Flight and hotel Almeria
Introduction to Almeria
Located in the southeast corner of Spain, on the Mediterranean coast, the Andalucian city of Almeria is often overlooked in favour of neighbouring Costa del Sol resorts. However, city breaks in Almeria have lots to offer visitors, from beautiful beaches to fascinating historic buildings. In the Middle Ages, Andalucia was ruled by the Moors, who left their mark in the form of unique architecture and art throughout Almeria and the surrounding area.
What to know before you visit Almeria
Almeria Airport (LEI) is located just a few miles east of the city, with a bus service taking arrivals into the city centre. Flights to Almeria depart from across the UK, as more travellers are discovering this beautiful part of Spain. There are flights to Almeria from Manchester and London's Gatwick and Heathrow airports. Spanish is the main language in Almeria, and the currency is the euro. Spain is one hour ahead of the UK.
When is the best time to visit Almeria?
Almeria, located in southern Spain, enjoys warm weather throughout the year. Even in winter, average temperatures are around 17°C, while summers bring temperatures above 30°C and plenty of sun, making package holidays in Almeria ideal for those wanting to escape colder weather at home.
Almeria holds several festivals, or fiestas, throughout the year, including the ten-day Almeria Fair, held every August to mark the city's patron saint, la Virgen del Mar. The fair includes musical performances, dances, food stalls and bullfights, which are still popular in Andalucia.
What to do in Almeria
Package holidays in Almeria are a great opportunity to explore the area's beaches, spend some time soaking up the sun and take a leisurely dip in the Mediterranean.
- The city beaches are all well maintained and boast several facilities for visitors, such as bars, restaurants and play areas for children. They do, however, get very busy in the summer months
- Playa de la Garrofa, just west of Almeria, is a much quieter cove, with a mix of sand and pebbles, and there are even a couple of restaurants built into the cliff face behind the beach.
- Head east, and you soon come to Playa El Bobar, a long, thin sandy stretch, often quieter than Almeria's beaches and backed by a pleasant promenade and cycle path.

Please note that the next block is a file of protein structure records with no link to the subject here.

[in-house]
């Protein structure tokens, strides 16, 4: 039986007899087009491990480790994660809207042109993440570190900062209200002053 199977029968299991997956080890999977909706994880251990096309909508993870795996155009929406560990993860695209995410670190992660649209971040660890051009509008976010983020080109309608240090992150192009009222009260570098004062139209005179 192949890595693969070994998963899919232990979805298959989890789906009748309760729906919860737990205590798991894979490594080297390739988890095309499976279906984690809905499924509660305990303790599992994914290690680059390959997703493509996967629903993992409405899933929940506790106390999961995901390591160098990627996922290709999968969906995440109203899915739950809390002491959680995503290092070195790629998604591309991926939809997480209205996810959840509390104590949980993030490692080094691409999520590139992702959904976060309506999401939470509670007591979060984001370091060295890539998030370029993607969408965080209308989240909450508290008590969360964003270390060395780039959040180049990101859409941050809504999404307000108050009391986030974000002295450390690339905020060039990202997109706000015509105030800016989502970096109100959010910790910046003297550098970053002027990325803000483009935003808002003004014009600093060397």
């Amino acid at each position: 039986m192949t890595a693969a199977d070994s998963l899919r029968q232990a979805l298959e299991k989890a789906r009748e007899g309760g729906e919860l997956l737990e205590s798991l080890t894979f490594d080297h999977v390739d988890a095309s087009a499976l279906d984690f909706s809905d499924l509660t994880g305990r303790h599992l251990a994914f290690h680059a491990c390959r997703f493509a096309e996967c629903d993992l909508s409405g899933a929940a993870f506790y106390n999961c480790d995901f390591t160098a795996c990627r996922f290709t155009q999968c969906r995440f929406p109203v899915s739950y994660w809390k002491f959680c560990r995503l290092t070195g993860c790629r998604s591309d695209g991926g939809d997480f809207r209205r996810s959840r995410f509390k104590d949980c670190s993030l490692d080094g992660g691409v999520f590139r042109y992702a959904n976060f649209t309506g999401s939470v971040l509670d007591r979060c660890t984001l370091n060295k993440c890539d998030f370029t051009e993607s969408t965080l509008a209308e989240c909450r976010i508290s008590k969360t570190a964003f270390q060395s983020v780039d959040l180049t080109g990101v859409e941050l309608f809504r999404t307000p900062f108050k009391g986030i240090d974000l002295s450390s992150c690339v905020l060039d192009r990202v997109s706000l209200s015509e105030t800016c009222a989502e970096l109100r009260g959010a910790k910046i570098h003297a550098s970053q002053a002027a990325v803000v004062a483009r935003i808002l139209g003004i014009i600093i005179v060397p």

- Nearby Cabo de Gata-Níjar Natural Park is well worth a visit, not only for its spectacular rocky cliffs but also for the sheltered beaches where you can spend your weekend in Almeria enjoying some peace and quiet.
- Be aware that on some of the more remote beaches in this area, you'll find locals enjoying some naturist sunbathing. While naturism is perfectly acceptable in Spain, it is very much optional.
Places to visit in Almeria
No matter how pleasant the weather, don't spend your whole weekend in Almeria soaking up the sun. The 10th-century Alcazaba, a Moorish fortress, is a must-see – you may recognise the fortified castle from Hollywood movies such as Indiana Jones and the Last Crusade. You can still see examples of Islamic architecture in the building – the city's cathedral was originally built as a mosque under the reign of the Moors.
Explore Almeria's more recent history with a visit to the city's air raid shelters, a network of tunnels built deep under the city to protect the population from bombardments during the Spanish Civil War in the 1930s.
What to eat in Almeria
On city breaks in Almeria, you'll find that seafood is ever-present on restaurant menus, with locally caught red prawn, squid and octopus. Traditional Almerian dishes include Moorish soup, made with minced meat and lentils, and ajoblanco, a cold soup of Roman origin made with crushed almonds and bread. The popular tapas dish, patatas bravas (potatoes served in a spicy tomato sauce), originates from the area.
What can you bring back from Almeria?
After enjoying your flight to and hotel in Almeria, you will want to find an ideal souvenir to remember your trip. Souvenir shops in Almeria sell several items decorated with an unusual male stick figure known as an Indalo, believed to bring good luck. You can buy pottery, jewellery and Spanish fans decorated with the figure throughout the city.